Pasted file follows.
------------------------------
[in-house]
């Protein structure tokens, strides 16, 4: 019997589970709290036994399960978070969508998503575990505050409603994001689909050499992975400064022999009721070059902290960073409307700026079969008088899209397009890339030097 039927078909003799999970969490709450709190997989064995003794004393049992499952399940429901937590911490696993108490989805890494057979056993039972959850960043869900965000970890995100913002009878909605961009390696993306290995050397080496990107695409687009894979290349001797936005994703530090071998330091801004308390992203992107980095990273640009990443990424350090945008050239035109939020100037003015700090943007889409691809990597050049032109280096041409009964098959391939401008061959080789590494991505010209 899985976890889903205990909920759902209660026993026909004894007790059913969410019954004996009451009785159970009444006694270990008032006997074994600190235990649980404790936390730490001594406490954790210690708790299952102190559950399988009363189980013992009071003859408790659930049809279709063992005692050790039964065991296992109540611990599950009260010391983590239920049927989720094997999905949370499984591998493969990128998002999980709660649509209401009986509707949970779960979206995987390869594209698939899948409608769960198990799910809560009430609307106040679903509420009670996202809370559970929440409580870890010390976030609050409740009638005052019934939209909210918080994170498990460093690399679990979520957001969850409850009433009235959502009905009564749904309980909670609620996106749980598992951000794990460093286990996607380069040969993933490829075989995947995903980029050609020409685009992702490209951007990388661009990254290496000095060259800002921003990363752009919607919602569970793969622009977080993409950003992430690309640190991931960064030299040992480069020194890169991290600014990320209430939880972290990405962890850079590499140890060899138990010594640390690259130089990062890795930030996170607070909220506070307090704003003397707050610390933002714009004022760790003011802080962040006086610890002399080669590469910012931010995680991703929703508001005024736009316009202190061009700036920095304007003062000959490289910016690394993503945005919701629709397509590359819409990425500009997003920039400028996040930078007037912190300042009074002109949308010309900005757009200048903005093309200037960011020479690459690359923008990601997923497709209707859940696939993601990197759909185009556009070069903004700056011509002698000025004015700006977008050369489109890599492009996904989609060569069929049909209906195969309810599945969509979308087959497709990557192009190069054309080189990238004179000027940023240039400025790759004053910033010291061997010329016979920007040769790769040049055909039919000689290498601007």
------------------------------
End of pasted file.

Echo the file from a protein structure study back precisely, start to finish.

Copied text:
[in-house]
């Protein structure tokens, strides 16, 4: 019997589970709290036994399960978070969508998503575990505050409603994001689909050499992975400064022999009721070059902290960073409307700026079969008088899209397009890339030097 039927078909003799999970969490709450709190997989064995003794004393049992499952399940429901937590911490696993108490989805890494057979056993039972959850960043869900965000970890995100913002009878909605961009390696993306290995050397080496990107695409687009894979290349001797936005994703530090071998330091801004308390992203992107980095990273640009990443990424350090945008050239035109939020100037003015700090943007889409691809990597050049032109280096041409009964098959391939401008061959080789590494991505010209 899985976890889903205990909920759902209660026993026909004894007790059913969410019954004996009451009785159970009444006694270990008032006997074994600190235990649980404790936390730490001594406490954790210690708790299952102190559950399988009363189980013992009071003859408790659930049809279709063992005692050790039964065991296992109540611990599950009260010391983590239920049927989720094997999905949370499984591998493969990128998002999980709660649509209401009986509707949970779960979206995987390869594209698939899948409608769960198990799910809560009430609307106040679903509420009670996202809370559970929440409580870890010390976030609050409740009638005052019934939209909210918080994170498990460093690399679990979520957001969850409850009433009235959502009905009564749904309980909670609620996106749980598992951000794990460093286990996607380069040969993933490829075989995947995903980029050609020409685009992702490209951007990388661009990254290496000095060259800002921003990363752009919607919602569970793969622009977080993409950003992430690309640190991931960064030299040992480069020194890169991290600014990320209430939880972290990405962890850079590499140890060899138990010594640390690259130089990062890795930030996170607070909220506070307090704003003397707050610390933002714009004022760790003011802080962040006086610890002399080669590469910012931010995680991703929703508001005024736009316009202190061009700036920095304007003062000959490289910016690394993503945005919701629709397509590359819409990425500009997003920039400028996040930078007037912190300042009074002109949308010309900005757009200048903005093309200037960011020479690459690359923008990601997923497709209707859940696939993601990197759909185009556009070069903004700056011509002698000025004015700006977008050369489109890599492009996904989609060569069929049909209906195969309810599945969509979308087959497709990557192009190069054309080189990238004179000027940023240039400025790759004053910033010291061997010329016979920007040769790769040049055909039919000689290498601007």